Inside the Hitchhiker book Douglas Adams didn't write

The next book in Douglas Adams' Hitchhiker's Guide to the Galaxy just came out, which makes a lot of loyal readers nervous, given that Adams died before it was written. Of course, Adams' widow gave Artemis Fowl author Eoin Colfer her blessing to write And Another Thing ..., which Colfer describes as "an appendix" to Adams' beloved five-book series.

The books Adams did write featured Arthur Dent's space travels with Ford Prefect, Zaphod Beeblebrox and Trillian after the destruction of Earth. Colfer told us how he carried on Adams' legacy:

This is just an appendix. Colfer's said his sequel is actually just an addendum to Adams' adventures, so if you don't like it, it doesn't soil the other five, but if you do, it's a bonus. "It's kind of a little side story or a tribute story, done in the spirit of fandom," Colfer said. "So, yeah, it's not an attempt to try and take over Hitchhiker's or to say I'm the new Douglas Adams. It's just another thing, a little appendix."

The book includes a "previously on ..." catch-up for new or forgetful readers. Colfer did include a helpful recap. "The idea there is to catch them up in a way that is not too dense," Colfer said. "So you have to write a catch-up that is funny in its own right but also just takes what I need for my story."

It's an ensemble. In Arthur Dent's previous five adventures, the search for a cup of tea was the central motivation. The new book gives equal love to Ford, Trillian and Zaphod. "There are five or six people, and they all have equal space on the page," Colfer said. "This is because mainly it's pretty accepted that Arthur was Douglas Adams himself. Arthur got upset about many of the things that Douglas got upset about. I didn't move him to the side a bit, but he certainly doesn't have as much to do. He's not as worried about his tea anymore, his cup of tea. He's a lot more worried about his daughter, Random, who's turned into a very troublesome teenager. She's causing a lot of trouble for everybody, so he's a lot more worried about that. So a lot of his time is just spent keeping her safe and trying to reach her."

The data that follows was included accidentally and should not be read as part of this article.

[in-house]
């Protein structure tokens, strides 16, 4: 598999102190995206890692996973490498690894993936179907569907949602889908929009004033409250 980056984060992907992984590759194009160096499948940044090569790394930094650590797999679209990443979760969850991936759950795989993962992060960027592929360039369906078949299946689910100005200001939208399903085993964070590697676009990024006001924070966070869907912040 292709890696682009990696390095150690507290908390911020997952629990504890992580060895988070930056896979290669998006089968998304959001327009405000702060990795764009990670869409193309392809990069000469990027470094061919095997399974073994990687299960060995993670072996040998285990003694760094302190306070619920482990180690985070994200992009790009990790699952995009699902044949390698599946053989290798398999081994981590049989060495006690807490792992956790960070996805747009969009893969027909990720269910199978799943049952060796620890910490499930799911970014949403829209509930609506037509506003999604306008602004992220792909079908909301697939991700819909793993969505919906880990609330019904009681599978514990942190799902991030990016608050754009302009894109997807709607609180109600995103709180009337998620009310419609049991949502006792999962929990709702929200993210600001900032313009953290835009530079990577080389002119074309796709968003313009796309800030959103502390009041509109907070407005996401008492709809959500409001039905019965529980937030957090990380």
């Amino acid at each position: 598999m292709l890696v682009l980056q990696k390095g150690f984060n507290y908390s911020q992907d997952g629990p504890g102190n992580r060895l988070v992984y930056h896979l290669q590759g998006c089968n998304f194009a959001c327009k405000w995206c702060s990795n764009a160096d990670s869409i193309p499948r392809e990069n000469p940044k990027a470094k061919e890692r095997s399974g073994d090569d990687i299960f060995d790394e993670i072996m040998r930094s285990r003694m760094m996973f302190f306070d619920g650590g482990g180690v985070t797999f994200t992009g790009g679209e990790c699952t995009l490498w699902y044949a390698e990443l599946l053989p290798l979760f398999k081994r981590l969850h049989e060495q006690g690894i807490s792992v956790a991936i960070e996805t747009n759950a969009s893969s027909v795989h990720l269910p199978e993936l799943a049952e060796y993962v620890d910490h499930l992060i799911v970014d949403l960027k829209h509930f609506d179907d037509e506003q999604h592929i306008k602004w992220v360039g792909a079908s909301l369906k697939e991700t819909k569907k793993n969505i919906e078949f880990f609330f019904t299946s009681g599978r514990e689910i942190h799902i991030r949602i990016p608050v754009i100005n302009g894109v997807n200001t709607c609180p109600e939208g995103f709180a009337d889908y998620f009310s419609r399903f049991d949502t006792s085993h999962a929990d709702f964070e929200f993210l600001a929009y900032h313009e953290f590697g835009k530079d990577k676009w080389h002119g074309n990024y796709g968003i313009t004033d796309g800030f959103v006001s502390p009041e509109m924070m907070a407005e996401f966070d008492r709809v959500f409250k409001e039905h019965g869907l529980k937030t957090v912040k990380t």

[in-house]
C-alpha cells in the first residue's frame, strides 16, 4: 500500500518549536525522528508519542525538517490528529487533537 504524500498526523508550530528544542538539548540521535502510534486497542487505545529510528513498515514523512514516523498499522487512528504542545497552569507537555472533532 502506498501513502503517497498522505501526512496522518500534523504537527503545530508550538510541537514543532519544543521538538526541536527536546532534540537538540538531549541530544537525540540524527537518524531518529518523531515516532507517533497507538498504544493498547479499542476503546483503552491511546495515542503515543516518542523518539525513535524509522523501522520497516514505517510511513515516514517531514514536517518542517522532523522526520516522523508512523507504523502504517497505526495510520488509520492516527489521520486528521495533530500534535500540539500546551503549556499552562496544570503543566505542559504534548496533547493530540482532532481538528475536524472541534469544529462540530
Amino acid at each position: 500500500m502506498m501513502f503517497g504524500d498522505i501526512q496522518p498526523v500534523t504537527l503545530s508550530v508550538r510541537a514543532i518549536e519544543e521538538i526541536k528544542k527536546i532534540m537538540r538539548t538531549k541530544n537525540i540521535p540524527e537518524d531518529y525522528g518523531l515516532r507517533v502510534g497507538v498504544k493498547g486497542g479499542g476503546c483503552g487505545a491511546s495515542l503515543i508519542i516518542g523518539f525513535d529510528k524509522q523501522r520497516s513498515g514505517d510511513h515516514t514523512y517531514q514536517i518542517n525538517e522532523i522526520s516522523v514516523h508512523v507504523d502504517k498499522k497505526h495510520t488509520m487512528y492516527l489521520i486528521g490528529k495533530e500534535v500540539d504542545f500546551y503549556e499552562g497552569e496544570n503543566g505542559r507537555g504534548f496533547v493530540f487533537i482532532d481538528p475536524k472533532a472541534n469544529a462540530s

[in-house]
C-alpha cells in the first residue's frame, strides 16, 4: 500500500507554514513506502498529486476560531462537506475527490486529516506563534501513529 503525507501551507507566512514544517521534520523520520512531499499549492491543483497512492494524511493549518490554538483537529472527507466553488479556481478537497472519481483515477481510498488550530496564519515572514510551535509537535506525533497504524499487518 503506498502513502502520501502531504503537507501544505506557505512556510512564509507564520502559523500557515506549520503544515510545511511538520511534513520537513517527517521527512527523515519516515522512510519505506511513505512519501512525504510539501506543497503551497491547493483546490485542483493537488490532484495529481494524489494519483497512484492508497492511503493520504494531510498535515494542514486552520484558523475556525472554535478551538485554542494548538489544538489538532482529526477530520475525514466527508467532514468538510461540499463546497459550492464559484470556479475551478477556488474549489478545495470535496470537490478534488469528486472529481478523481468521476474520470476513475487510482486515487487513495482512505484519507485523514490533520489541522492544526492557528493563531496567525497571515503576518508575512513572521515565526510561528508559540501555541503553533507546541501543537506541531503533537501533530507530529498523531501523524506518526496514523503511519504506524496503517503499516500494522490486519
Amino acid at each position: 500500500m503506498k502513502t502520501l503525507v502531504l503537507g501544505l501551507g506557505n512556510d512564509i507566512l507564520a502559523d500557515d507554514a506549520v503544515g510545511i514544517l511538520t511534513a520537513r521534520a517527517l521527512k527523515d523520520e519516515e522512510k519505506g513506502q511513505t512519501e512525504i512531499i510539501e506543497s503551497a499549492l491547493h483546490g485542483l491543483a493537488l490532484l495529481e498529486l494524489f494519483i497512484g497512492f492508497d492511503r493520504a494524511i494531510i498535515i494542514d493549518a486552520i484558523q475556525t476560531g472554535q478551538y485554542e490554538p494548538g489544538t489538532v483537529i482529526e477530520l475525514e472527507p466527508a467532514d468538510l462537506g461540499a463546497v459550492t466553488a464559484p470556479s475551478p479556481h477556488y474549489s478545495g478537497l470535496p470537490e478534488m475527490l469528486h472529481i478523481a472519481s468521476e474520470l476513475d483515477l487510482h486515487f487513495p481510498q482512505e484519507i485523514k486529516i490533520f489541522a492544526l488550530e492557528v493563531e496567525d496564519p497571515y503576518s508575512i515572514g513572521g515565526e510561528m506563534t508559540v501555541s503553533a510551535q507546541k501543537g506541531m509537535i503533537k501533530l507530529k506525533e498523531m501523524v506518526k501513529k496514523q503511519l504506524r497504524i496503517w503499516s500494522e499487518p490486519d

Colfer created—gasp!—new characters. Colfer contributed his own new addition to the Hitchhiker's Guide clan. "A new guy, Hillman Hunter, he's an Irish property developer/evangelist," Colfer said. "Hillman, I suppose, is the closest to me. He's the Irish one, although I did find myself identifying a lot with Arthur, because he's always been Everyman. Now, where Arthur was very clipped and British, now he's ... a little bit warmer and a little bit more three-dimensional, I suppose."

The Internet lives. Adams' last book was published during the days of the local BBS and 2400-baud modems. Colfer came up with the Hitchhiker's Guide Web equivalent, which includes a site called uBid. "Yeah, uBid is eBay, really," Colfer said. "I was just trying to think of a catchy term that was very close to eBay. Then, of course, Douglas had already coined the term sub-ether for Internet, so I continued on with that one. The sub-ether network."

Colfer doesn't try to be the new Adams. Trying to mimic Adams' style would have been a losing proposition for Colfer. "You're never sure whether or not you've succeeded," Colfer said. "You just try to make it the best of your own brand of funny that you can, and you hope that the Hitchhiker readers will accept that as being enough, because there is no way to channel, I think, successfully the genius of Douglas Adams' books. Either jokes are funny enough or they won't be."

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